Record global petroleum consumption is on the cards for 2024, according to the U.S. Energy Information Administration’s first forecast for this year.
In its latest Short-Term Energy Outlook (STEO), the EIA forecasts that global liquid fuel consumption will exceed 100 million barrels per day (bpd), on average, in 2023 for the first time since 2019, and will then average more than 102 million bpd in 2024.
The predictions hinge on the EIA’s assumption that crude oil prices will decrease through 2023 and 2024. This is down to a forecast increase in petroleum consumption being offset by continued growth in crude oil production in the US and abroad.
The EIA’s outlook is contrary to UBS’ view of the future oil market, however. UBS expects crude oil prices to rise in 2023 for several reasons. The analyst cites those as: China’s reopening and concurrent rise in oil demand; a return to oil demand growth for emerging Asia; a fall in Russian oil production on the back of the European Union’s embargo on Russian crude and refined products; and growth in production outside the OPEC+ group – primarily driven by the US.
As a result, UBS expects OPEC+ to ease its production cuts once again in 2023 to rebalance the market and to provide more barrels to cover rising oil demand amid less Russian production.
“We therefore continue to expect oil prices to move above $100 per barrel over the coming months, with Brent trading at $110 per barrel at mid-2023 and end 2023.”
Production outpacing consumption
The EIA outlook hinges on global oil production outpacing consumption. However, it concedes that three key factors—Russia’s oil production and ability to export petroleum products; several non-OPEC countries’ ability to increase oil production; and China’s loosening of Covid-related restrictions—could “meaningfully affect our oil price outlook”.
Russia produced about 11% of the world’s oil in 2022. Therefore, the impact of heavy sanctions and Russia’s ability to supply its products are noted as one of the “largest sources of uncertainty” in the EIA’s forecast.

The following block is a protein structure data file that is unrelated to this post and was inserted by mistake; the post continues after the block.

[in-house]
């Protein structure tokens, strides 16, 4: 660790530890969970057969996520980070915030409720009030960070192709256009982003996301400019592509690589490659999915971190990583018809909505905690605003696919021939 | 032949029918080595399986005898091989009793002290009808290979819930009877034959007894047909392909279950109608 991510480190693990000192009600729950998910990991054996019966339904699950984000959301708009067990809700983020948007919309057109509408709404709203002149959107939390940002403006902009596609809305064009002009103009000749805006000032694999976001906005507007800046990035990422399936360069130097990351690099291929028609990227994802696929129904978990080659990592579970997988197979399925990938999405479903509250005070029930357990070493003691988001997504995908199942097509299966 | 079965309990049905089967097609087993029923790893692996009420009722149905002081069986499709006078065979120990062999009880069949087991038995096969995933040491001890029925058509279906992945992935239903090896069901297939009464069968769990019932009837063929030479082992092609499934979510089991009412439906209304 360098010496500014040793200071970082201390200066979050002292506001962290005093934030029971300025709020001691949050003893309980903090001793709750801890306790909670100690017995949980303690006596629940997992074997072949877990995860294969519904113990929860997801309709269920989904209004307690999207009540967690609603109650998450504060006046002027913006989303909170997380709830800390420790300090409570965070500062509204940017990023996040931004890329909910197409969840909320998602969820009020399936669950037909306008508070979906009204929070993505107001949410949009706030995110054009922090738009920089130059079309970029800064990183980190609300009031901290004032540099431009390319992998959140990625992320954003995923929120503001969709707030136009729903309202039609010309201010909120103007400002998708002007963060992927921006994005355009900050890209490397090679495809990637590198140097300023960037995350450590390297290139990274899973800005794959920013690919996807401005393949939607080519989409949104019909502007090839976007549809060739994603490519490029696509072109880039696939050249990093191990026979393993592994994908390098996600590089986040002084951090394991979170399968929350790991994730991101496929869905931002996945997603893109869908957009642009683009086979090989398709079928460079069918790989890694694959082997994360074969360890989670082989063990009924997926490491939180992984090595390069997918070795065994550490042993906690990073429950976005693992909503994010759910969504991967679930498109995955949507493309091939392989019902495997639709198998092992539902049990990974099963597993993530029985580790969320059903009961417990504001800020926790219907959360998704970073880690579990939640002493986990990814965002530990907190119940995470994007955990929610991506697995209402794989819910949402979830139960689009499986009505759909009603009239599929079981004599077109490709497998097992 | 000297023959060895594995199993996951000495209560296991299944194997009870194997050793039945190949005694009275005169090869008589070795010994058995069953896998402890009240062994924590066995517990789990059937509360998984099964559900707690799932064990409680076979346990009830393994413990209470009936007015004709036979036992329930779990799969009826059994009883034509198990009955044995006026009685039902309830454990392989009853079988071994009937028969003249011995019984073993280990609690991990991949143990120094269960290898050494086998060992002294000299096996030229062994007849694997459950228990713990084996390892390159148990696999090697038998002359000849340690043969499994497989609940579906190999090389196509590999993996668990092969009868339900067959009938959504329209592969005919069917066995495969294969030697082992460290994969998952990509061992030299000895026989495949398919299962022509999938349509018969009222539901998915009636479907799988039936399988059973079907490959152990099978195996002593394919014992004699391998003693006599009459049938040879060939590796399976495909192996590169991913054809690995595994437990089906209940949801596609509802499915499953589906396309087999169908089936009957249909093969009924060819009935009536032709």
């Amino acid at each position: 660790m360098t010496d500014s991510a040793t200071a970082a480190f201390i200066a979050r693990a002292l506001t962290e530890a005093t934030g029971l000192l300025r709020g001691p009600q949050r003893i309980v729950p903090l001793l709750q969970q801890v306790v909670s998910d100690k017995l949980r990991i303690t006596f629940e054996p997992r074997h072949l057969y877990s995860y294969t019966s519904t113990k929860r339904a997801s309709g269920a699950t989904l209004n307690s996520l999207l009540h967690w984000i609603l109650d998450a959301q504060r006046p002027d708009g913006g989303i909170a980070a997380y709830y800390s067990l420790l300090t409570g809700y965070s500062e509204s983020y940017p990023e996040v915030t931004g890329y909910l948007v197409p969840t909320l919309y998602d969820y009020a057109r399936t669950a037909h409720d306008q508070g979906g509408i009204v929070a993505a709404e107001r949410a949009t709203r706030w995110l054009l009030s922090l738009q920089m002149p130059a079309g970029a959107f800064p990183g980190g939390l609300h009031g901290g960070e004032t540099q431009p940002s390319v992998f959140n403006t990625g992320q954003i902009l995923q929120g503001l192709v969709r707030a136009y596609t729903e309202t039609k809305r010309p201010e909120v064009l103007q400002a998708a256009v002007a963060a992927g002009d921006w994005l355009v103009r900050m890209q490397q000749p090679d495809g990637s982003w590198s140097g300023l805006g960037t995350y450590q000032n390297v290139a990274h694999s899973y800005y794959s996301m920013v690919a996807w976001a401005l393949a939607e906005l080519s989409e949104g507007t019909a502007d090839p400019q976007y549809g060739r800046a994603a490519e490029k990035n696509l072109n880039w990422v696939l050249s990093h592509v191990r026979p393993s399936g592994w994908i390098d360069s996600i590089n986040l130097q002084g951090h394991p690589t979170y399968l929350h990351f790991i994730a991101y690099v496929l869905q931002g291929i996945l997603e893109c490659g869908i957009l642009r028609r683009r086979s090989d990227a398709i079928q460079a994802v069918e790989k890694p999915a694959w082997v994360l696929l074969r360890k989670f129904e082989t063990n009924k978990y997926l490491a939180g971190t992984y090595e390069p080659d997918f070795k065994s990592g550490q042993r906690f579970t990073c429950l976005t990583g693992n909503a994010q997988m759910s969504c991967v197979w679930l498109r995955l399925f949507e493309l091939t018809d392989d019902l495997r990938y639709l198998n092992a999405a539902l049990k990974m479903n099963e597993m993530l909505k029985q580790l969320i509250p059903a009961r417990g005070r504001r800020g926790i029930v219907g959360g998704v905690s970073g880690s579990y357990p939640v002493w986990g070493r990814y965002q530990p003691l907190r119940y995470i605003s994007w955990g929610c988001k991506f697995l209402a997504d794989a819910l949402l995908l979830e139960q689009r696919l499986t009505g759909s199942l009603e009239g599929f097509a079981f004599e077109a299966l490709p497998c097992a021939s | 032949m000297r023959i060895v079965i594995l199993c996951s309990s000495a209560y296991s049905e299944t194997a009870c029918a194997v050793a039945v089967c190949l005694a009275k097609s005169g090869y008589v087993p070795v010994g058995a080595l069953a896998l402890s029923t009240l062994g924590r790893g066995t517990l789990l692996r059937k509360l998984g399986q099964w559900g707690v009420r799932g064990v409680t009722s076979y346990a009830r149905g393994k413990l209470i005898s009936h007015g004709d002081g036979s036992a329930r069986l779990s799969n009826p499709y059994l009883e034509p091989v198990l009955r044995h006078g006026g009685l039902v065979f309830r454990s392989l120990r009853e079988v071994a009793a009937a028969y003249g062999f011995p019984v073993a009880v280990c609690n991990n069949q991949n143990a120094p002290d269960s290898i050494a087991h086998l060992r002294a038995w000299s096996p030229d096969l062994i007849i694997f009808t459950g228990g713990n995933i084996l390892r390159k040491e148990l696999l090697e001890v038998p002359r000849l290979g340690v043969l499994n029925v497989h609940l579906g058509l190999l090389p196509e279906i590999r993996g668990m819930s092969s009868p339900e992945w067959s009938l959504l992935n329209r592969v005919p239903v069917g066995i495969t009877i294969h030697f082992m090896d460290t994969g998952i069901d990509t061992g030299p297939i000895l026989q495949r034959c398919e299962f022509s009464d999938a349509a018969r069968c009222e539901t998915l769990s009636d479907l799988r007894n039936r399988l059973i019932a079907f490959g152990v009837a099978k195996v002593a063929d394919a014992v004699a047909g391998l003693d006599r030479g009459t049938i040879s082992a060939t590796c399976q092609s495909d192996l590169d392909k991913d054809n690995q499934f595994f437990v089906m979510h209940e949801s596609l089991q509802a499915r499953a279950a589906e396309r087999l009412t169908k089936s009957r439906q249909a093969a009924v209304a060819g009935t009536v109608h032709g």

“We assume Russia will be able to reroute some of its petroleum exports subject to EU sanctions. But we do not expect all its refined product exports will find new destinations because of limited clean tanker availability, which will cause Russia to reduce their crude oil inputs to refineries and for their crude oil production to continue to decline. However, Russia’s ability to reroute its petroleum product exports depends on other countries’ willingness to buy Russia’s petroleum and the flexibility of global petroleum product supply chains.”
In terms of non-OPEC+ supply, UBS anticipates US production growth, which it believes will drive wider non-OPEC+ production in 2023. “We expect non-OPEC+ to add around 1.3 million barrels per day (bpd) in 2023.” However, UBS does not expect US supply growth to be as strong as in pre-pandemic years. By comparison, in 2018 – when oil prices were well below today’s levels – US oil production rose by 2.2 million bpd. “A big reason is because the supply response from US oil producers with short lead cycles (i.e., shale oil) to higher prices is different now than in the past,” said UBS. “Shale producers are more focused on capital discipline today—such as reducing debts or paying higher dividends—instead of increasing production growth.”
Other limiting factors are rising inflation, a tight US labour market, and supply chain constraints. “These factors are likely to slow production growth in 2023 as well, limiting US crude production growth to 0.6 million bpd in 2023, in our view.”
US production promise
The EIA agrees with UBS that while there is definite potential for US production growth, that growth remains uncertain because of relatively low capital investment from oil producers. Despite that, the analyst expects increases in drilling productivity and associated natural gas takeaway capacity from the Permian region will result in record annual U.S. crude oil production in 2023 and 2024.
The EIA then expects oil production in Canada, Brazil, and Norway collectively to grow 12% from 2022 to 2024 and that there could be growth from new sources, such as Guyana. However, “oil supply growth from these sources could be lower than we forecast because of delays in project start times”.
“China’s consumption could be less than we forecast at first if rising Covid-19 cases cause significant disruptions to economic activity and travel, particularly in early 2023.”
On the flipside, China’s oil consumption could end up being higher than expected in 2024 if the termination of Covid-related restrictions leads to higher and more sustained economic growth. “China accounted for about 15% of world petroleum consumption in 2022, so changes in petroleum consumption in China can have large effects on global oil balances and prices,” said the EIA.
“Our forecast for global consumption of petroleum depends on uncertain economic conditions—especially in China,” said EIA administrator Joe DeCarolis. “How China’s economy changes following its reopening from pandemic lockdowns could have a significant impact on global consumption of petroleum products.”
Source: Baltic Exchange
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